My real problems started when I moved schools to a wealthier suburb, and spent several years unable to make any friends. Not only did I not make friends, but the few girls who would deign to suffer my presence where actively cruel to me.
Bridget and her group of pretty white seven-year-olds would let me play with them for two days every week, but I had to sit alone on the other three days, so they could have a ‘break’ from my offensive, brown presence. On the days where I could hang out with them, Bridget and her cronies would make me entertain them by doing things like kicking over bins and earning detentions, or essentially being the jester in their cruel recess court.
Eventually their bullying mellowed, and we became actual friends. I remember tearfully farewelling them when I moved to Canberra with my family in late primary school.
Now, as an adult, I pondered how I could possibly have repressed the racism and bullying I suffered from Bridget and her gang so completely, that I really thought we were friends, let alone allowed them access to my life again through Facebook?
Having read Maxine Beneba Clarke’s moving memoir, The Hate Race this year, in which she details the cruelty and racism she experienced growing up black in Australia, I was stirred to remember my own experiences, and to question how easily I accepted the discrimination I faced.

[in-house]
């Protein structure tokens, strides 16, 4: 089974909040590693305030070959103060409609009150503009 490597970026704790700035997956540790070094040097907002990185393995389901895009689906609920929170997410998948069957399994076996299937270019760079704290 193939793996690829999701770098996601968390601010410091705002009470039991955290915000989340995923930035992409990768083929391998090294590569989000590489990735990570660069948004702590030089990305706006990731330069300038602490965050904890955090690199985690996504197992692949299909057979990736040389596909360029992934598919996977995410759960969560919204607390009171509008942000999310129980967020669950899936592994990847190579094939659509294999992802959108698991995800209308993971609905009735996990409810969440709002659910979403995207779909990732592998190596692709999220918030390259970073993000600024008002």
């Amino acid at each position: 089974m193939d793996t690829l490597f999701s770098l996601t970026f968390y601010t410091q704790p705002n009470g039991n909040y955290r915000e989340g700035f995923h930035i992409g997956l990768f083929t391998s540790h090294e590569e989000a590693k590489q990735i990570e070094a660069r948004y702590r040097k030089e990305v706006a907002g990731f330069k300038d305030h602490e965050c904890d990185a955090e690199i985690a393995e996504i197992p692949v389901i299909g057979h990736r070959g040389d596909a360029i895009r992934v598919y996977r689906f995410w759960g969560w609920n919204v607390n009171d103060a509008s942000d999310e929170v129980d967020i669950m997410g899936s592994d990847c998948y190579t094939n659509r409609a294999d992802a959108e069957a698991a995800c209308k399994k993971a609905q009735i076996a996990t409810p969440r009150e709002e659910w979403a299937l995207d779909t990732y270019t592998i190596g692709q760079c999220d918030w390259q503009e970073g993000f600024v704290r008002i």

The fact is though, as Beneba Clarke so masterfully explores in her memoir, that the outrage and frustration that people of colour feel at the racism they experience usually comes later, long after the fact.
As a young person, trying desperately to fit in, I was pathetically grateful that Bridget even allowed me to sit near her at lunch. I deliberately ignored the pattern of behaviour that led to our eventual genuine friendship, because to confront it felt humiliating, and would force me to also confront my demeaning position in the social hierarchy at that point.
Besides, the racism I experienced from Bridget was fairly mild, compared to the more aggressive racism my siblings and I endured from other peers at school. And by being my friend (eventually) Bridget sheltered me from some of that more persistent bullying I was experiencing from others. Bridget probably didn’t even remember those torturous years of primary school, or if she did, she was unlikely to see the way I was treated as anything other than ‘kids being kids’.
The shame that racism inflicts on people of colour is complex and more insidious than the more obvious impacts of discrimination. The sense that we are less than our peers, and that we don’t deserve to be treated with anything other than disdain is easily absorbed and internalised, and to point it out after the fact feels like forcing ourselves back into some of the worst moments of our lives.